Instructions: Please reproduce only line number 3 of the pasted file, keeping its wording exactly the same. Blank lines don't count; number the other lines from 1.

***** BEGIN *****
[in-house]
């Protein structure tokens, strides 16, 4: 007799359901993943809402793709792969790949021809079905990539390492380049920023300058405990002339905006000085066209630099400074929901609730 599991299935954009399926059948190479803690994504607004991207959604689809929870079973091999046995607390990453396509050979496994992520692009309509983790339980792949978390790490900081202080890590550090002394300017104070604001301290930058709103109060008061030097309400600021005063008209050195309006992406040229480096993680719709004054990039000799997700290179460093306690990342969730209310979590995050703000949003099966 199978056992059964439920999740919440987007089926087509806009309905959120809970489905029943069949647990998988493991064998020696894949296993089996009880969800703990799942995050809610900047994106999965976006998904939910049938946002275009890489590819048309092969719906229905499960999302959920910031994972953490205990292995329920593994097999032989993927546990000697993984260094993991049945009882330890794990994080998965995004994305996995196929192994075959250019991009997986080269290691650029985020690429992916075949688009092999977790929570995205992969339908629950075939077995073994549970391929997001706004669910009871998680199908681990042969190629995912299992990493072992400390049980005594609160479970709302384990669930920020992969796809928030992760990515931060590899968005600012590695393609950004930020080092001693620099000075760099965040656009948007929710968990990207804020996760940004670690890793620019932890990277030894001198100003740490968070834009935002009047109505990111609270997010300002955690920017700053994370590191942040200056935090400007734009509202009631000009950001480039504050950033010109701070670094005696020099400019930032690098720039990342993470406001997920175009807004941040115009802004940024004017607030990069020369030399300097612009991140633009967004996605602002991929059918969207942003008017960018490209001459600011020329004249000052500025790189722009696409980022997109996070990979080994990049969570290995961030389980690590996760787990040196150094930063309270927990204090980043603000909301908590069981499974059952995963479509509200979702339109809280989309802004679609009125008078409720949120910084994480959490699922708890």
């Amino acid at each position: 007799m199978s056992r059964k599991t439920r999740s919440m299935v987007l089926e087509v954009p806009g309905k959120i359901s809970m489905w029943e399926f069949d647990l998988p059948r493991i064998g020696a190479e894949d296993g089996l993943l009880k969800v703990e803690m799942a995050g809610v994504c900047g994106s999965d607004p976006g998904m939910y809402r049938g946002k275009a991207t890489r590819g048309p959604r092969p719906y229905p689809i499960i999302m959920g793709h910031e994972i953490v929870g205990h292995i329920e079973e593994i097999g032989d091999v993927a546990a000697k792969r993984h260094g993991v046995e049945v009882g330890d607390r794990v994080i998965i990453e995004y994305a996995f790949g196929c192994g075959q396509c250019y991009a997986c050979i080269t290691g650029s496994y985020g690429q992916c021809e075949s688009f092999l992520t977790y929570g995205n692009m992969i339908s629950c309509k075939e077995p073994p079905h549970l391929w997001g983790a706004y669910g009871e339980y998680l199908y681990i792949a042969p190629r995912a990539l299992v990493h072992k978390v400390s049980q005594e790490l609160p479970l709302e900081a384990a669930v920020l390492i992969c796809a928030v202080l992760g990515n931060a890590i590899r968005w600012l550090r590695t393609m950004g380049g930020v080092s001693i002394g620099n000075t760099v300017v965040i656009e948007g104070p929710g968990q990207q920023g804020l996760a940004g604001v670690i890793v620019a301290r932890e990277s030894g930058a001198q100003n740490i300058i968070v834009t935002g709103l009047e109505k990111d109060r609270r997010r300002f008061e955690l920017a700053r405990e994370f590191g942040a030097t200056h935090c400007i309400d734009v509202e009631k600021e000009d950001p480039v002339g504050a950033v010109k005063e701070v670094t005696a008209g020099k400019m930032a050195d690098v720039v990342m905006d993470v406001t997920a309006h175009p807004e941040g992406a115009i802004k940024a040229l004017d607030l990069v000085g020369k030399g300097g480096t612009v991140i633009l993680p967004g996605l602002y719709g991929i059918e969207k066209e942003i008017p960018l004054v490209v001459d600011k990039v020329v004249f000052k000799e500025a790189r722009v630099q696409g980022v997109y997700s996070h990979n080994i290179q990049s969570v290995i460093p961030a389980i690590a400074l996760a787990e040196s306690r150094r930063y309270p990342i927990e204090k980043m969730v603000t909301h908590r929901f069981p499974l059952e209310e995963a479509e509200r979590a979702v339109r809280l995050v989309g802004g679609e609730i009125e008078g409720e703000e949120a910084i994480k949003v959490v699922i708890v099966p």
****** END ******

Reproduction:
């Amino acid at each position: 007799m199978s056992r059964k599991t439920r999740s919440m299935v987007l089926e087509v954009p806009g309905k959120i359901s809970m489905w029943e399926f069949d647990l998988p059948r493991i064998g020696a190479e894949d296993g089996l993943l009880k969800v703990e803690m799942a995050g809610v994504c900047g994106s999965d607004p976006g998904m939910y809402r049938g946002k275009a991207t890489r590819g048309p959604r092969p719906y229905p689809i499960i999302m959920g793709h910031e994972i953490v929870g205990h292995i329920e079973e593994i097999g032989d091999v993927a546990a000697k792969r993984h260094g993991v046995e049945v009882g330890d607390r794990v994080i998965i990453e995004y994305a996995f790949g196929c192994g075959q396509c250019y991009a997986c050979i080269t290691g650029s496994y985020g690429q992916c021809e075949s688009f092999l992520t977790y929570g995205n692009m992969i339908s629950c309509k075939e077995p073994p079905h549970l391929w997001g983790a706004y669910g009871e339980y998680l199908y681990i792949a042969p190629r995912a990539l299992v990493h072992k978390v400390s049980q005594e790490l609160p479970l709302e900081a384990a669930v920020l390492i992969c796809a928030v202080l992760g990515n931060a890590i590899r968005w600012l550090r590695t393609m950004g380049g930020v080092s001693i002394g620099n000075t760099v300017v965040i656009e948007g104070p929710g968990q990207q920023g804020l996760a940004g604001v670690i890793v620019a301290r932890e990277s030894g930058a001198q100003n740490i300058i968070v834009t935002g709103l009047e109505k990111d109060r609270r997010r300002f008061e955690l920017a700053r405990e994370f590191g942040a030097t200056h935090c400007i309400d734009v509202e009631k600021e000009d950001p480039v002339g504050a950033v010109k005063e701070v670094t005696a008209g020099k400019m930032a050195d690098v720039v990342m905006d993470v406001t997920a309006h175009p807004e941040g992406a115009i802004k940024a040229l004017d607030l990069v000085g020369k030399g300097g480096t612009v991140i633009l993680p967004g996605l602002y719709g991929i059918e969207k066209e942003i008017p960018l004054v490209v001459d600011k990039v020329v004249f000052k000799e500025a790189r722009v630099q696409g980022v997109y997700s996070h990979n080994i290179q990049s969570v290995i460093p961030a389980i690590a400074l996760a787990e040196s306690r150094r930063y309270p990342i927990e204090k980043m969730v603000t909301h908590r929901f069981p499974l059952e209310e995963a479509e509200r979590a979702v339109r809280l995050v989309g802004g679609e609730i009125e008078g409720e703000e949120a910084i994480k949003v959490v699922i708890v099966p």